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Photo: Matthew Murphy Review
Like its title character, “Tootsie” works very hard to make sure you see only what it wants you to believe. Thanks to an often-hilarious, one-liner filled book (by Robert Horn, based heavily on Larry Gelbart and Don McGuire’s 1982 screenplay) -- delivered by the most expert cast of farceurs currently on Broadway -- some updated nods to 21st-century women’s rights, and a handful of splashy musical numbers, well-staged by director Scott Ellis and choreographer Denis Jones on David Rockwell’s ever-changing sets, you can easily spend your 2 ½ hours at the Marquis Theatre believing you’ve witnessed a great Broadway musical.

But here’s the big difference: Towards the end of the show, our protagonist, actor Michael Dorsey (the hard-working Santino Fontana in a Tony-worthy turn) reveals to all around him that he’s been pretending to be something else – in this case, a middle-aged actress named Dorothy Michaels who’s somehow taken Broadway by storm in a seemingly idiotic musical named “Juliet’s Nurse.” He even has the courage to admit (while on stage, no less) that he’s a fraud. Audiences, however, will have to reflect post-curtain on what they’ve just witnessed to realize how “Tootsie” has gotten away with seducing us.

For example, the show talks the talks about how women are mistreated -- without showing us much about it. “She’d voice her opinion, then be called ‘hysterical.’ She had to be assertive, but not bitchy, compassionate, but not ‘emotional,’ feminine, but never misleading,” Michael says to his wisecracking roommate Jeff (a pitch-perfect Andy Grotelueschen) when discussing his time as Dorothy. But the show’s creators haven’t shown us even one second of such behavior; the only “mistreatment” Dorothy suffers is at the hands of the egotistical director Ron Carlisle (Reg Rogers, blatantly and blissfully over-the-top), who treats almost every single person he meets like dirt.

Yes, Dorothy does some good for other women, like ultimately making a deal with the show’s producer, Rita Marshall (a priceless Julie Halston) to ensure that leading lady Julie Nichols (a lovely Lilli Cooper) is paid the same as its “name” star, the dumb, talentless reality show veteran Max Von Horn (a hilarious John Behlmann). But the seemingly generous act seems motivated not by a newfound desire for equal rights, just by guilt. Not only hasn’t Michael figured out how to make Julie fall in love with him (as a man), but he blew his big chance to do so by shamelessly using Julie’s own confession about what she wants in a man when he (as Michael) tries to pick her up in a piano bar.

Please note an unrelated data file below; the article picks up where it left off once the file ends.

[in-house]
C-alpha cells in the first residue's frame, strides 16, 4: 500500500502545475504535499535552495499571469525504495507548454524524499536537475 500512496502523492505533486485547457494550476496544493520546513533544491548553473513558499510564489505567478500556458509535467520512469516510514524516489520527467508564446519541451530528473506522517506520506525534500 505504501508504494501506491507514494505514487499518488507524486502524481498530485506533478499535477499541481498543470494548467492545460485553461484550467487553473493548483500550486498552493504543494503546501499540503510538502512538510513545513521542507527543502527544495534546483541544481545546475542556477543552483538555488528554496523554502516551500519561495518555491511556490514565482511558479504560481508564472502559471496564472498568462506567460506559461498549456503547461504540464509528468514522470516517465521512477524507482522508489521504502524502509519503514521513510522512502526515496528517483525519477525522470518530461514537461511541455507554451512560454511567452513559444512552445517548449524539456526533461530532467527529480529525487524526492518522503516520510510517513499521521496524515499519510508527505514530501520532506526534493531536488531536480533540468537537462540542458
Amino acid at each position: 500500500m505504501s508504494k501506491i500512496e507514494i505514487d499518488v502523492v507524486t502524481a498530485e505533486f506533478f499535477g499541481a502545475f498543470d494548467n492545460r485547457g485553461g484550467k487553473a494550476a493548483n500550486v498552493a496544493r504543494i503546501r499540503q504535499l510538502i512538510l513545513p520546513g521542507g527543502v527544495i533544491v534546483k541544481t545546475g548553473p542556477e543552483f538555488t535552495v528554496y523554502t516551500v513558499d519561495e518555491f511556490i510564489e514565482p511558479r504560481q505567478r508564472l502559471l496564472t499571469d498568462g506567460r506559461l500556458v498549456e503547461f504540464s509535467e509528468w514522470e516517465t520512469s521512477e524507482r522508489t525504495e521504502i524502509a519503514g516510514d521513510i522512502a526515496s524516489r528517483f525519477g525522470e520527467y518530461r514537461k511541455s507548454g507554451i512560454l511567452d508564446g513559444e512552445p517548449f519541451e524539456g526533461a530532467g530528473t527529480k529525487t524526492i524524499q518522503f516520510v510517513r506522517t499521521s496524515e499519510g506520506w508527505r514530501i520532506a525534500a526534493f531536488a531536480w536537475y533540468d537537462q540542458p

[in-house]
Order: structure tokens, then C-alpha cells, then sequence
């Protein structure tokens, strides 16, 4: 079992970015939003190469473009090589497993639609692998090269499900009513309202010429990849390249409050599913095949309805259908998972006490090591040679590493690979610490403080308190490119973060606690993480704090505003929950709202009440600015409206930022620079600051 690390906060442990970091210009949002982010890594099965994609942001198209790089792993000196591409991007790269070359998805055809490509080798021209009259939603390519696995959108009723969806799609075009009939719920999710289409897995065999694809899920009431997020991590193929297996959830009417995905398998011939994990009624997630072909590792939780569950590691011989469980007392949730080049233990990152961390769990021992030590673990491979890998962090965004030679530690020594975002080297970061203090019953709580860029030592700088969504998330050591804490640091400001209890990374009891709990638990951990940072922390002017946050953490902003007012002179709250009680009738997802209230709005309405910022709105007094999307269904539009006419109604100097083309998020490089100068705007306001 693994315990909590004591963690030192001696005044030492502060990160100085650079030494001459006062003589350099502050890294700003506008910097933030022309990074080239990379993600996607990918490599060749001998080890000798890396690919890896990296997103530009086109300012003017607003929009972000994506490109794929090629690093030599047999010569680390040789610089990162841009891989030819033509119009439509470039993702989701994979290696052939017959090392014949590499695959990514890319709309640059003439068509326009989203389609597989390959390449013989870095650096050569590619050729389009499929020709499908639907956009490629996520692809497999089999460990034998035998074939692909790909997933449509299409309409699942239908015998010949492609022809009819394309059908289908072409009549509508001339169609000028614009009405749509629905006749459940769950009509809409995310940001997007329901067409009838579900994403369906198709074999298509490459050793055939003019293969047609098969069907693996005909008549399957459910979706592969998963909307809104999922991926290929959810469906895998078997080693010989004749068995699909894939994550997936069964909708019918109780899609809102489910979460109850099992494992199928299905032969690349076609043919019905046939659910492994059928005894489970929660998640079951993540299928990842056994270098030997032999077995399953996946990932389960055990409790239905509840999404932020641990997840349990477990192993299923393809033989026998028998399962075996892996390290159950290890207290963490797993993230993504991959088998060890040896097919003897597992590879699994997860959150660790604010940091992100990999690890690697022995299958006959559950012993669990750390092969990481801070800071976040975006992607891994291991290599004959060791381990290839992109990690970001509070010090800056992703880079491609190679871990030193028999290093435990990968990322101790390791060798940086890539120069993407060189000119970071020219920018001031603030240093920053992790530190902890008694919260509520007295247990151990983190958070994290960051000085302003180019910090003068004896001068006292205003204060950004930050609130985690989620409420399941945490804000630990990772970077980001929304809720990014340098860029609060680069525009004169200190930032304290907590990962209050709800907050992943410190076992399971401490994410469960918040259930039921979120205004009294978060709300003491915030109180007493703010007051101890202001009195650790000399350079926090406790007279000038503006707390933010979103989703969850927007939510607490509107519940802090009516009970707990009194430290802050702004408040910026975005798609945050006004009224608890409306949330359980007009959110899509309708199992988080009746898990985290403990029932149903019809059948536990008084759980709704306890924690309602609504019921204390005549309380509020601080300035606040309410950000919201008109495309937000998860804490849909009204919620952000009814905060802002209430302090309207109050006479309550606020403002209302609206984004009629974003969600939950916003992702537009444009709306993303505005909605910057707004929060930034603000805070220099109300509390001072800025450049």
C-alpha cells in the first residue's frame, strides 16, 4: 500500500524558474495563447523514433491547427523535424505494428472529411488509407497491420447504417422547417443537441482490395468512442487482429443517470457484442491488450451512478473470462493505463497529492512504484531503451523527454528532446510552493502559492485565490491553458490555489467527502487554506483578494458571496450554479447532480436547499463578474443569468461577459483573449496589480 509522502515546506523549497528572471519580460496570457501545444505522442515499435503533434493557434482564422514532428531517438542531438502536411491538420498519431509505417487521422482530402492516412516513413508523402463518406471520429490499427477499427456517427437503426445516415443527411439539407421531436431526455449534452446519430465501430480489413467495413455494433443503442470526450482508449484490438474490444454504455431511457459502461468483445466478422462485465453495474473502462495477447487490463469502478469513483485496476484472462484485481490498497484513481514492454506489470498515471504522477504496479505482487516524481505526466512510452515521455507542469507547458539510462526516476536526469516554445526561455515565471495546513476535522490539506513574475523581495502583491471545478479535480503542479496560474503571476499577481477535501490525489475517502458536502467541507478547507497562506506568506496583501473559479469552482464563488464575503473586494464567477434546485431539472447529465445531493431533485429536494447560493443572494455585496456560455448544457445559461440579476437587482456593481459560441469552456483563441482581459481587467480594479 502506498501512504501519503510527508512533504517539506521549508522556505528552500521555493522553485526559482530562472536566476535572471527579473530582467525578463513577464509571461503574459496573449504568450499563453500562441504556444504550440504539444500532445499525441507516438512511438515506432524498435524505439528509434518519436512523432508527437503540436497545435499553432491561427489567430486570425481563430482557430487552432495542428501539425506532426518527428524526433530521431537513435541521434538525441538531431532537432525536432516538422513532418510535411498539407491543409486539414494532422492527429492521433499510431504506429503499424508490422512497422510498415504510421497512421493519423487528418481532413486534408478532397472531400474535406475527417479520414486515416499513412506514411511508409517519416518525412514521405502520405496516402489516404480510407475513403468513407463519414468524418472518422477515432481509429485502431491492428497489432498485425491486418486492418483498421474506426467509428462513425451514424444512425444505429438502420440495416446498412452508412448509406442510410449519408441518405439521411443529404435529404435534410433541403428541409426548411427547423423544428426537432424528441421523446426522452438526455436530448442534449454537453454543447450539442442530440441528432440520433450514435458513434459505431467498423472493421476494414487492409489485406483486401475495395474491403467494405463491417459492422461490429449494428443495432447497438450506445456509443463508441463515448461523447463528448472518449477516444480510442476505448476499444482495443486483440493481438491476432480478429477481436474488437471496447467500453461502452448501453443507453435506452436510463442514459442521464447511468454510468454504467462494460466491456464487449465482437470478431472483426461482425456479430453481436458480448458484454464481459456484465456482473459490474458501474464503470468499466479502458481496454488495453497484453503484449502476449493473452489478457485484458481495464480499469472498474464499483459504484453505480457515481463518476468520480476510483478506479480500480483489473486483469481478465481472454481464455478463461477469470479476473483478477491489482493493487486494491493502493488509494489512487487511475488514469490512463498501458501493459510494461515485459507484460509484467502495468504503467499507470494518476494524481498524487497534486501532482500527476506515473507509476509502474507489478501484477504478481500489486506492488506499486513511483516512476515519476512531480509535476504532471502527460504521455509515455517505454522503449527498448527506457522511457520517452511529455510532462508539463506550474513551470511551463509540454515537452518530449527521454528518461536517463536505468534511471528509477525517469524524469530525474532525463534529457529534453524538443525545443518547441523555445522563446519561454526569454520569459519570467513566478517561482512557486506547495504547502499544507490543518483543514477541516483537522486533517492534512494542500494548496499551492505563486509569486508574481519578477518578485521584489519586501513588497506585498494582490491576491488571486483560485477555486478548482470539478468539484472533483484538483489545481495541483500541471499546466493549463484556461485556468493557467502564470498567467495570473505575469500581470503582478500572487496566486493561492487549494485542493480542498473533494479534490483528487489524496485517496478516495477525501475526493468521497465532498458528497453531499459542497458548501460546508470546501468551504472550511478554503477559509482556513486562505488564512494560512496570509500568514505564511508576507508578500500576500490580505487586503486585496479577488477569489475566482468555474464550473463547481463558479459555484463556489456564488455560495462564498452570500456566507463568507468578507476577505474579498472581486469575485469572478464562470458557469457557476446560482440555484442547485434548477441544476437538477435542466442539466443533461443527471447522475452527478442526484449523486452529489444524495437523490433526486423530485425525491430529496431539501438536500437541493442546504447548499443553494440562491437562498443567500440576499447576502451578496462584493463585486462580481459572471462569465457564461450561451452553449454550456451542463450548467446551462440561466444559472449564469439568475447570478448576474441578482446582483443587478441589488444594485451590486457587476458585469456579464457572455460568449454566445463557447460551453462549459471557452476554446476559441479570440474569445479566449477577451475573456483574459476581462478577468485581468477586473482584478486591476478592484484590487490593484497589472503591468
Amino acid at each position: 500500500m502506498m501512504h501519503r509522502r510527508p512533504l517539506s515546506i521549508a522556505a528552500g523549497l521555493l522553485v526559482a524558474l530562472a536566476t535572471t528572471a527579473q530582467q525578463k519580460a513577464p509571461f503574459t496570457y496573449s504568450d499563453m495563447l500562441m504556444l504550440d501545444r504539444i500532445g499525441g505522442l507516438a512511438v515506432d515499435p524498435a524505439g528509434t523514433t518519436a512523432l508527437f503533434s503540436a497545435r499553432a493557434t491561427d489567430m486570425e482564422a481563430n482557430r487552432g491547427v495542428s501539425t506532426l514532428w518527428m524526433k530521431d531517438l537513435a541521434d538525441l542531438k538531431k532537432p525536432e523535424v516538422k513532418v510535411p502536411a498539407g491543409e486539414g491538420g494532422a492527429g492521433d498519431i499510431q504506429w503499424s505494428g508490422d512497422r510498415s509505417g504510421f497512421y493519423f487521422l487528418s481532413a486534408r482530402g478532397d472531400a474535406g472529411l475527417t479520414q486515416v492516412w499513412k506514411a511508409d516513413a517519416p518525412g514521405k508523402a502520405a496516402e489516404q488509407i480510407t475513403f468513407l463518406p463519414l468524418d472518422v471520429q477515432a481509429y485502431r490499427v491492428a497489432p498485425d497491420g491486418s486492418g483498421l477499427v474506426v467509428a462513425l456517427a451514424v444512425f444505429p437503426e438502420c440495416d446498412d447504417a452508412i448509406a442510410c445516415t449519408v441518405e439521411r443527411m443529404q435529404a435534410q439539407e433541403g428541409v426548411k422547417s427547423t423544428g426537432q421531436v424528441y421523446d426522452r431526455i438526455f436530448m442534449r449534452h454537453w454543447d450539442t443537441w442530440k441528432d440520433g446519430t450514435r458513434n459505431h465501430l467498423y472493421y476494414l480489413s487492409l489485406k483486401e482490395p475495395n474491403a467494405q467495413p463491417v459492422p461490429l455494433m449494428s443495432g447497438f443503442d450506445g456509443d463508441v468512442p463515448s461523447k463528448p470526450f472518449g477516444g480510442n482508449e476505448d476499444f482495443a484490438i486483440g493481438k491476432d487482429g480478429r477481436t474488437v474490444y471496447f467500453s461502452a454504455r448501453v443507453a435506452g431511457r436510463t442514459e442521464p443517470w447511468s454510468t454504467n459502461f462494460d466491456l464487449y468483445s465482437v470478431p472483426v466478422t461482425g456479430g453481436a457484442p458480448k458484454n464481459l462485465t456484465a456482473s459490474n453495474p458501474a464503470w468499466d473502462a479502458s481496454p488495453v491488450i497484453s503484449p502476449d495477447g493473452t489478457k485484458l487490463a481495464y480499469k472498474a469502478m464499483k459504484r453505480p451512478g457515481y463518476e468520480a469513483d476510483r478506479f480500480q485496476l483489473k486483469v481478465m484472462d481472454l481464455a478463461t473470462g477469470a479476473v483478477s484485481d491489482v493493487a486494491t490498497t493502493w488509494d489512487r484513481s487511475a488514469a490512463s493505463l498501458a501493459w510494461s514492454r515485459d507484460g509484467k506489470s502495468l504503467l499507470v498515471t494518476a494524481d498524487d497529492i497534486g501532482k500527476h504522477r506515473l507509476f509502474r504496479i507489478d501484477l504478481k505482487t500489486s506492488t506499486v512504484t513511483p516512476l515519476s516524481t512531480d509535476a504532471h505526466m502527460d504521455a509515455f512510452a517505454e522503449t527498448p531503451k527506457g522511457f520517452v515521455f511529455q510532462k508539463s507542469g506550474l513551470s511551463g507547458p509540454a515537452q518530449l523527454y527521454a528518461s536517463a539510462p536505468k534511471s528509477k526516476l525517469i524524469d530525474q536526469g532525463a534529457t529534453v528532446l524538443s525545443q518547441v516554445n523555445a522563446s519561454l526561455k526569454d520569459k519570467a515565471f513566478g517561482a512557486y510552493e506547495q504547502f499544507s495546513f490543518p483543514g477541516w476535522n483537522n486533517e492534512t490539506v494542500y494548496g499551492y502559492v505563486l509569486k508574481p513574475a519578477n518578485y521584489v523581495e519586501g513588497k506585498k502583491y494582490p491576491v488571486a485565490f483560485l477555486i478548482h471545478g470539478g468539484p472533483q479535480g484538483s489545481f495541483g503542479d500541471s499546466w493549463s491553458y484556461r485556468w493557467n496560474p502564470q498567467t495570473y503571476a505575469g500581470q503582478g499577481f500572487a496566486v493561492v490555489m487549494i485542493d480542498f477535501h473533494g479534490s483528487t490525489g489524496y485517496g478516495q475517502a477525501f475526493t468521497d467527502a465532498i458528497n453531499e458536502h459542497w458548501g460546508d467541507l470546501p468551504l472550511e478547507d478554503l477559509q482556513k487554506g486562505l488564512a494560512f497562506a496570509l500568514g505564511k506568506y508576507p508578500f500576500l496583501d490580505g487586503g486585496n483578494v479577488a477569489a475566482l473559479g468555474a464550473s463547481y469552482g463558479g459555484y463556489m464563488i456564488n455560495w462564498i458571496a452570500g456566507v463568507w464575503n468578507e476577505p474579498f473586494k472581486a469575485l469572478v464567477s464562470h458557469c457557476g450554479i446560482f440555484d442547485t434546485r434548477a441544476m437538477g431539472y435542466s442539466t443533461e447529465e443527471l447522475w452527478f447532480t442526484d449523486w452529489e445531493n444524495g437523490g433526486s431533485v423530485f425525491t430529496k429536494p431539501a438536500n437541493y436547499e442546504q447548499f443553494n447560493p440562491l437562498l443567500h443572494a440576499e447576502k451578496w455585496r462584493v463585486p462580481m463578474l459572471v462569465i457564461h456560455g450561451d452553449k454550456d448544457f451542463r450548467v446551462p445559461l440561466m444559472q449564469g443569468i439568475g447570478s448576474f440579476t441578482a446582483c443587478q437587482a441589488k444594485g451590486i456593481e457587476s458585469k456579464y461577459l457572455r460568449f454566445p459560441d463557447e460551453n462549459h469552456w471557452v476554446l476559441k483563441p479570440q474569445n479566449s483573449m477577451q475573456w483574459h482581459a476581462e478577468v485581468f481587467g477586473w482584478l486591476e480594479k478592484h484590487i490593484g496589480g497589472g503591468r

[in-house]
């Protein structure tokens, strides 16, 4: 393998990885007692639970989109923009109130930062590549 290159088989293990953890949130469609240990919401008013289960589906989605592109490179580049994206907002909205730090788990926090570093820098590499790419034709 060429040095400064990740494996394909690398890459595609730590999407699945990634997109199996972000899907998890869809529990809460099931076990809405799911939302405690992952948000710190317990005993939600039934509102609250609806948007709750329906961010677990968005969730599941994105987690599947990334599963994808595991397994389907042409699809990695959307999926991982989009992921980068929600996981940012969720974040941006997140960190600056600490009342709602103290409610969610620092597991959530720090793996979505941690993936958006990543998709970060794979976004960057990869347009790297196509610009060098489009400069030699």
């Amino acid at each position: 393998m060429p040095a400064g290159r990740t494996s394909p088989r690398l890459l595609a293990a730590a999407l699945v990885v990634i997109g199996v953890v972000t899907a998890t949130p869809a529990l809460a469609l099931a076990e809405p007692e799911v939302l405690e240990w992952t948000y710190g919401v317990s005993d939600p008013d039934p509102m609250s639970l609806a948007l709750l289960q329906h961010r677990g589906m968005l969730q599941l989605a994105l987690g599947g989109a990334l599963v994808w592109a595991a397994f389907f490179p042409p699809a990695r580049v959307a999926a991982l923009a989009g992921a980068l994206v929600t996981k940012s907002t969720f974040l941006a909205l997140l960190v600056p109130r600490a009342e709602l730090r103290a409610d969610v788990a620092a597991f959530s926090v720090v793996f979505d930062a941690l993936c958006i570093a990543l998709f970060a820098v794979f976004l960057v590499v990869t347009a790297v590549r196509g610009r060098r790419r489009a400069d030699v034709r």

Also, while Dorothy seems to have figured out how to save “Juliet’s Nurse” from the annals of flopdom, that’s primarily by making herself the lead, romantic and otherwise, and transposing the show to 1950s Italy. (William Ivey Long appears to have raided the warehouse where Catherine Zuber’s costumes for “The Light in the Piazza” have been stored). Is that an act of feminism or egotism?

And I haven’t even gotten to how badly Michael treats Sandy (the scene-stealing Sarah Stiles), the ultra-neurotic actress madly in love with him – from actually grabbing the part she wanted (but admittedly wasn’t going to get) to standing her up for dinner to spend some extra time with Julie.

Unfortunately, the show’s book is not its only glaring flaw. Tony Award-winner David Yazbek’s score is a surprisingly mixed bag. He’s a master at comic character numbers, such as Sandy’s tongue-twisting “What’s Gonna Happen” (a tad reminiscent of “Model Behavior” from “Women on the Verge”) or the aptly-named “Jeff Sums It Up.” In addition, Julie’s piano-bar number “Gone, Gone, Gone” proves to be a wonderful showcase for Cooper’s soulful vocals. But the songs that are really meant to reveal the inner dilemmas of Michael and Julie – the ones that are most crucial to giving the musical more depth -- fail to deliver either much of a message or anything memorable to hum.

“I Won’t Let You Down,” sings Dorothy at her audition for “Juliet’s Nurse.” But she does, as does the show that bears this tuneful if ultimately empty anthem.

By Brian Scott Lipton

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Santino Fontana, Lilli Cooper, Sarah Stiles, John Behlmann, Andy Grotelueschen, Julie Halston, Michael McGrath, Reg Rogers

Open/Close Dates
Opening 4/23/2019
Closing 1/5/2020

Preview Open/ Preview Close Dates
Preview Opening 3/29/2019
Closing Open-ended

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Theatre Info
Marquis Theatre
1535 Broadway
New York, NY 10036